Life expectancy has also been found to very dramatically by income. For instance, a 2016 study by economist Raj Chetty and others found that the difference for 40-year-olds in the top 1 percent of U.S. income distribution and in the bottom 1 percent was 15 years for men and 10 years for women, and this chasm had widened over time. Interestingly, there was even significant regional variation among people with low incomes, reflecting individual differences (e.g., obesity, smoking, exercise) as well as local levels of education and government expenditures.
One way to see this impact in the data is to compare the life expectancies of various states. For example, in 2020, life expectancies at birth of residents in Maryland (76.8 years), New Hampshire (79 years), and Massachusetts (79 years), the states with the highest median household incomes (excluding the District of Columbia), were much higher than in Mississippi (71.9 years), Arkansas (73.8 years), and New Mexico (74.5 years), the states with the lowest median household incomes.
Divergences can be starker at the local level. For example, even before the pandemic, a team of researchers at New York University found that, among the 500 largest cities in the U.S., 56 had life expectancy gaps between neighborhoods separated by just a few miles of up to 20 to 30 years. The largest gaps tended to be in cities with higher levels of racial and ethnic segregation. In New York City, for example, people living in East Harlem lived, on average, 19 years less than residents of the Upper East Side, which is just a few blocks away.
“Of all the forms of inequality, injustice in health is the most shocking and the most inhuman.” Martin Luther King, Jr.
The national trend in the U.S. over the past few decades are especially disturbing when compared to peer countries. Indeed, researchers at the Peterson Center on Healthcare and the Kaiser Family Foundation have demonstrated how, since the 1980s, growth in life expectancy at birth in the U.S. has separated from that of comparable countries. And whereas life expectancy fell in 2021 for the second consecutive year, it rebounded in most peer countries, resulting in an estimated 1.1 million “missing Americans” (i.e., people who would still be alive if U.S. mortality rates had matched the average of the comparison group) from that year alone, equating to 25 million lost years of life. Setting deaths from COVID-19 aside, the leading contributors to the U.S.’s outlier status are its high rates of deaths tied to obesity, overdoses, gun deaths (including homicides and suicides), and traffic fatalities.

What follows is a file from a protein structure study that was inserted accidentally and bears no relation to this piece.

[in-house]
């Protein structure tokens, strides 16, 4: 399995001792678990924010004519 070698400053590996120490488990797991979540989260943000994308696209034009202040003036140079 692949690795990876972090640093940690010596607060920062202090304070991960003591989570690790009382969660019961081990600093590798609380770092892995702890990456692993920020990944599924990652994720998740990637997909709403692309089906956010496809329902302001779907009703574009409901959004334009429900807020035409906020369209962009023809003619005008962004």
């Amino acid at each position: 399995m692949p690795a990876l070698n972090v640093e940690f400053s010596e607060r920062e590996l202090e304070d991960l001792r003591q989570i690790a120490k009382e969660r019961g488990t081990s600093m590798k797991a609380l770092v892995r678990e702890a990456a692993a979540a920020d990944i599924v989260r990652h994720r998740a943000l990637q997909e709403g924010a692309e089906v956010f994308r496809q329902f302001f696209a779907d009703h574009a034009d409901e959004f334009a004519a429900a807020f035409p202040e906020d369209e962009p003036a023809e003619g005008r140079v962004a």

It might be tempting for some to review all of these statistics and come away thinking that the solutions can be arrived at through greater levels of healthcare spending, but the available evidence suggests that’s not the case. Indeed, the United States spends far more on healthcare on a per capita basis but, tragically, achieves much poorer results. That suggests that the most effective solutions are to be found in preventing disease and injury and promoting health—the central aims of public health.
Source: Our World in Data
Trust for America’s Health (TFAH) serves this mission by working to promote optimal health for every person and community and making the prevention of illness and injury a national priority. We report on and recommend evidence-based programs and policies that make prevention and health equity foundational to health and community systems at all levels of society. Our goal is a modernized, public health system that meets the challenge of health equity for all and is prepared to respond to a wide variety of health threats in an inclusive, community appropriate, and rigorous manner. These efforts, and indeed TFAH’s strategic focus on some of the country’s greatest challenges, are reflected in our work on obesity; deaths from alcohol, drugs, and suicide; public health emergency preparedness; and health equity, among other areas.
With deaths from COVID-19 on track to be lower in 2022 than in 2021, there is reason to hope for a reversal in life expectancy trends from the past two years. But there’s much work to be done to protect U.S. residents from COVID-19 and address persistent long-term issues that preceded the pandemic. TFAH looks forward to working with fellow researchers and advocates, communities, and their policymakers to bring about much-needed, broad-based progress.